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I was posed with the question to prove that every square matrix can be written as the product of 2018 invertible matrices.

Since 2018 seemed like a weird number to begin with, my guess was to first multiply as many identity matrices as needed and then take a product of required number of invertible matrices to get the desired square matrix. How can we prove this is always possible? Or if there is a fault in my logic can someone point it out.

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The product of any number of invertible matrices is going to be invertible, but not every square matrix is invertible, so there is some issue with the statement of the problem.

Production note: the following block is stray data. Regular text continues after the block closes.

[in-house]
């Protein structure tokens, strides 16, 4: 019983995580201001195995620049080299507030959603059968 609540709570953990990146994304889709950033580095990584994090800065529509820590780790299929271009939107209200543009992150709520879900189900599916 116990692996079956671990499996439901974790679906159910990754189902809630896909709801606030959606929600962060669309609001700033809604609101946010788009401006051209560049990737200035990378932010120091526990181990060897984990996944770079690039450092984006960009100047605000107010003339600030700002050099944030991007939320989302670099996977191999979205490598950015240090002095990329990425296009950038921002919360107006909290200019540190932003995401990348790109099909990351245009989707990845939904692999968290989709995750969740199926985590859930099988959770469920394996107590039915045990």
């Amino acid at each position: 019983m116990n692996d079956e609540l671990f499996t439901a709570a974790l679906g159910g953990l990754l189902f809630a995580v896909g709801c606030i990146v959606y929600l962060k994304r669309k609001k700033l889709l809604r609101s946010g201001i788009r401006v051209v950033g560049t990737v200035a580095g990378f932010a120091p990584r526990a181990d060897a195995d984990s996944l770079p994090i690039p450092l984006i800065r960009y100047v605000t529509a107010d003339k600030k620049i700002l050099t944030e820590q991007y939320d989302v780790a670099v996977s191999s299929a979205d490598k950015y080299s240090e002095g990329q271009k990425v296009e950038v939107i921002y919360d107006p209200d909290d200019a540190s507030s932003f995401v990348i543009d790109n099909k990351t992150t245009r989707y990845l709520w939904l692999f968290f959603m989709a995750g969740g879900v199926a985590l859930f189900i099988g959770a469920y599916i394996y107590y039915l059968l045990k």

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  • $\begingroup$ So it works only if the square matrix is itself invertible? $\endgroup$ – Ayan Shah Oct 5 '18 at 20:00
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    $\begingroup$ Yes. In which case, there is the trivial soultion: the matrix itself times the identity 2017 times. $\endgroup$ – badjohn Oct 5 '18 at 20:04
  • $\begingroup$ @badjohn And if the different multiplicands need to be distinct, one can replace the identiy matrices with products of invertible matrices and their inverses. $\endgroup$ – Jannik Pitt Oct 5 '18 at 21:11
  • $\begingroup$ @JannikPitt - that would give you an odd total number of matrices, and the question asks for 2018, so it doesn't work here. $\endgroup$ – JonathanZ Oct 6 '18 at 0:47

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